Letras is part of a small club of massively long climbs. A violent and relatively rare sort of geology is required for the earth to rise so abruptly that we can climb 10,000 feet (over 3,000m) or more in a single go. Wuling pass in Taiwan is 90km long and rises to 10,300 feet from sea level. Haleakala and Mauna Kea in Hawaii are two more options. I’ve ridden Wuling and Haleakala; Letras is different. It goes far higher, first of all. It doesn’t start at the sea, and it doesn’t follow a river or gorge that forces grades consistently up. Instead, after Fresno, it follows a ridge for much of its length, stair-stepping toward the sky. It features more dips and drops, 30-60 second descents, than the other massive climbs. The breaks are nice until the realization strikes that every foot lost is a foot that must be regained. The climb itself goes from 1,500 feet (450m) to 12,000 (3660m), yet you climb more than 13,000 feet over its 80 kilometers. Blame the dips.

I tried to calculate an approximate number of curves on Letras. The road doesn’t switch back upon itself much but instead wiggles incessantly. The longest straight stretches are no more than 300 meters long. On the back of a napkin: There is a curve in the road approximately every 100 meters. Let’s be conservative and say eight curves per kilometer. At 80 kilometers, that gives us 640 total curves. Six hundred and forty new directions, new views. How can an 80-kilometer climb not feel like a slog? By turning in a new direction every 30 seconds.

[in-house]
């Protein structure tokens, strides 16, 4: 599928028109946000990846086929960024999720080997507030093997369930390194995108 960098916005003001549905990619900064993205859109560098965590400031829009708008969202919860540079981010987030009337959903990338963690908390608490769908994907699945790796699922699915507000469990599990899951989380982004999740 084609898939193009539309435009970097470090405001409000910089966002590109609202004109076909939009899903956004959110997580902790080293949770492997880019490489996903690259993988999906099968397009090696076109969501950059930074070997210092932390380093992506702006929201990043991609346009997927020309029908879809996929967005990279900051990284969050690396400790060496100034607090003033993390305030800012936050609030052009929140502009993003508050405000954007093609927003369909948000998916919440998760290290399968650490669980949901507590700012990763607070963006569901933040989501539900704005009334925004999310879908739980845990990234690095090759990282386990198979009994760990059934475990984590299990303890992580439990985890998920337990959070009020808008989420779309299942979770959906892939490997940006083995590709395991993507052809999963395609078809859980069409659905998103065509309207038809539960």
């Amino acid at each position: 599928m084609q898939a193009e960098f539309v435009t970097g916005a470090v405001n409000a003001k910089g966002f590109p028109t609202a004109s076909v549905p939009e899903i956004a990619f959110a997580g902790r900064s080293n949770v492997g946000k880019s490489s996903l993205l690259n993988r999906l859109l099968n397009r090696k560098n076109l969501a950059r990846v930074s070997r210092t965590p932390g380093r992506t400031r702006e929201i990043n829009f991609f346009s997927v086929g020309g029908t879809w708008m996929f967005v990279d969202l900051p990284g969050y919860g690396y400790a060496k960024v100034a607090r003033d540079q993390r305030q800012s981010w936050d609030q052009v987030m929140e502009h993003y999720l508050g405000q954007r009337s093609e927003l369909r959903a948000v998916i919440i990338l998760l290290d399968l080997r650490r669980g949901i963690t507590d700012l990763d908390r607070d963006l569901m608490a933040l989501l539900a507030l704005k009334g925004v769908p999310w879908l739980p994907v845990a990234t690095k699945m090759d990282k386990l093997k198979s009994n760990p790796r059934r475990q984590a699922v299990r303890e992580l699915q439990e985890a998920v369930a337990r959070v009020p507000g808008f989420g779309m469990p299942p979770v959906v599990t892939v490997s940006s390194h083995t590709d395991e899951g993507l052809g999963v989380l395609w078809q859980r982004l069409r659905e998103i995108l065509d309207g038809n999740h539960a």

Sixty-five kilometers in, César has parked the van in front of a small shop overlooking a precipitous, 4,000-foot drop to the valley below. Time for another stop. Kristi orders aguadepanela con queso, a sugarcane broth with blocks of the ubiquitous farmer’s cheese. “Colombian Gatorade,” Gregg calls it. Colombians fill bottles with the warm version at the top of climbs and stick them down their jerseys for heat on the way down.

Queso is cheese, as anyone who has ever been to Taco Bell knows, but in Colombia queso doesn’t generally refer to the vast array of cheeses available. It refers to one particular type of semi-soft, simple cow’s milk product. It only needs one name. If the menu says “queso” you know exactly what sort of cheese you’re getting. Like Bono.

I buy a bag of Doritos, which hits some strange craving. I only buy Doritos on slightly ridiculously long rides. Mega Queso flavor, of course. Maybe a bag of Cheetos, too. We pull out the little Polaroid-type camera left in the van and ask the proprietor to take a quick photo of the four of us with César, our fantastic and jovial driver. The ejection of the tiny rectangle of film startles him and he laughs at his own surprise.

A stop about 15km from the top of Letras for Aguadepanela con queso and some Mega Queso Doritos